William Kennedy Smith Case: All the Names If You Please

Acquitted in 1991 Rape Trial

William Kennedy Smith
William Kennedy Smith

Special Camera Measures Injuries

Diane Zalecki of Royal Oak's nurse-examiner program uses a special camera to accurately measure injuries of an assault victim. (HUGH GRANNUM/Detroit Free Press)
Diane Zalecki of Royal Oak's nurse-examiner program uses a special camera to accurately measure injuries of an assault victim. (HUGH GRANNUM/Detroit Free Press)

"Hello. My name's Patricia Bowman. I'm the one who accused William Kennedy Smith of rape."

Now it can be told!

Miss Bowman, her name and face shrouded by media throughout the long Palm Beach, Fla., trial, no longer eschews publicity. By agreeing to appear on national television, Miss Bowman likely will become a household name -- and face.

Withholding the names of women who make accusations of rape became a widely discussed issue when the Smith case surfaced. Most electronic and print media declared they would protect the accuser by not revealing her name and by not showing her face. The trial, and events connected with it, drew unbridled media attention.

Law Declared Unconstitutional

The debate over the wisdom, or right, of the media to identify one who makes an accusation of rape began even before the case went to court. When a Florida newspaper, The Globe of Boca Raton, printed Patricia Bowman's name the state attorney of Palm Beach charged the newspaper with violation of a 1911 state law by revealing her name; a judge then ruled the law unconstitutional. Despite anonymity elsewhere in the nation, and throughout the world, Miss Bowman's identity had been common knowledge in Florida throughout the trial.

Bad Journalism

Those who believe it best to protect the identity of women who make accusations of rape, presumably to help alleviate the pain that publicity would bring as well as to encourage others to report rape, are wrong. Withholding the names of such accusers is both bad journalism and a threat to the rights of everyone, not to mention unfair to the accused.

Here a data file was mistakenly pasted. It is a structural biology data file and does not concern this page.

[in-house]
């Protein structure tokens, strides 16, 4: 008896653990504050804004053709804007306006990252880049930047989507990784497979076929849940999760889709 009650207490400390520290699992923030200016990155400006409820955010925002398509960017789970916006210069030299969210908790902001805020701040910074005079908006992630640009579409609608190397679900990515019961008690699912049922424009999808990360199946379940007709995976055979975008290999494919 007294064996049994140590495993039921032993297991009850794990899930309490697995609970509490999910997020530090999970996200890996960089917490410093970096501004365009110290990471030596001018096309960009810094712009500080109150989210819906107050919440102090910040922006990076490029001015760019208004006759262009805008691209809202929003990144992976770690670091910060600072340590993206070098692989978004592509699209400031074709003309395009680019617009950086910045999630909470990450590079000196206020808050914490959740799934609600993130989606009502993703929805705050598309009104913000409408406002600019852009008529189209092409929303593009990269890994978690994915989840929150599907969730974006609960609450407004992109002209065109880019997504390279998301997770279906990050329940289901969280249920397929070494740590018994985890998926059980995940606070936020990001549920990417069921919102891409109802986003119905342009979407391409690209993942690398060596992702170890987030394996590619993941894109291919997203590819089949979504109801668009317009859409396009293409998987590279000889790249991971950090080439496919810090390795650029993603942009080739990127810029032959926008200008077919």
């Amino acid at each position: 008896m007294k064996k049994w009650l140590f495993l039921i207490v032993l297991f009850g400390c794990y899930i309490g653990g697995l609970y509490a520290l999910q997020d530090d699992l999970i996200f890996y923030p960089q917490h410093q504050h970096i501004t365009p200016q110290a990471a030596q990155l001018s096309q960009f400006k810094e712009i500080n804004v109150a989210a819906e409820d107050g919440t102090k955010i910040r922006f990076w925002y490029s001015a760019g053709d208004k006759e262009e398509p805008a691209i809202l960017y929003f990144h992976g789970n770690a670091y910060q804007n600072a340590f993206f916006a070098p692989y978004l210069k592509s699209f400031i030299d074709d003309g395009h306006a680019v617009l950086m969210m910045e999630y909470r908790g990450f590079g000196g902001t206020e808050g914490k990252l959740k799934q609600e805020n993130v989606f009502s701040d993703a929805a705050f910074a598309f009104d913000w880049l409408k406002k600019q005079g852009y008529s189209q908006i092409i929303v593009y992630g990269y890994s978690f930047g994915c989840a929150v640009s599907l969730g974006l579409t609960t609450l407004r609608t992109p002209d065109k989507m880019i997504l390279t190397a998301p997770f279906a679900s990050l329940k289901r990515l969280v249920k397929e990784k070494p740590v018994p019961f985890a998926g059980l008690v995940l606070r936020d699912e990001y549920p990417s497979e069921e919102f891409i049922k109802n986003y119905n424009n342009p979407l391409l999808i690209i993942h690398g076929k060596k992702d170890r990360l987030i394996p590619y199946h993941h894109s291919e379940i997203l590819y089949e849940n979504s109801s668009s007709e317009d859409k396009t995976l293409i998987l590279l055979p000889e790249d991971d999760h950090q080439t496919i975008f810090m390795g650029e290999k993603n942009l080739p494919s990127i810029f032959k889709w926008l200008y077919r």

Few people involved in criminal cases would allow use of their names if the decision were up to them. Newspapers frequently receive pleas from those accused of shoplifting, prostitution (or johns), possession of drugs, et al, to please not use their names. The paper is often told: "I'll lose my job." "If my aged mother finds out she'll have a heart attack."

Press Bows Under Pressure

Newspapers also bow to pressure not to reveal the addresses of people who are victims of burglaries.

It is unquestionably difficult for a woman to publicly make an accusation of rape with its attendant trial, noted for embarrassing and frequently degrading testimony and cross-examination.

Use of Names Protects Public

The simple truth of the matter is that those accused of a crime, or the victims of burglaries, are protected by using their names and by reporting the details of their arrest or of the burglary. The same is true of accusers; they are protected by using their names, not by withholding their identities.

In the Smith case, perhaps it is clear now to Miss Bowman that it would have been better if her name and face were not cloaked in anonymity. While it was the media who made the decision to keep her identity secret, not Miss Bowman, one word from her could have changed that.

Media who opt for keeping secret the addresses of people visited by burglars, of johns who are arrested, or of women who publicly accuse men of rape, are misguided. Their motives are good, but their judgment is poor.

Such media should take counsel from their own efforts to maintain their constitutional freedom of the press and the hard-fought freedom of information they demand from others.

Media Puts Spotlight on Danger

Communities in this country are alerted to crime by newspapers and the electronic media. It is through these media that citizens become aware of danger, the first step necessary to take action to protect the community.

If citizens are not aware that burglars find their neighborhood fair game, or if police can make arrests with impunity because crimes are not reported, then citizens face an insidious danger; they are not being protected.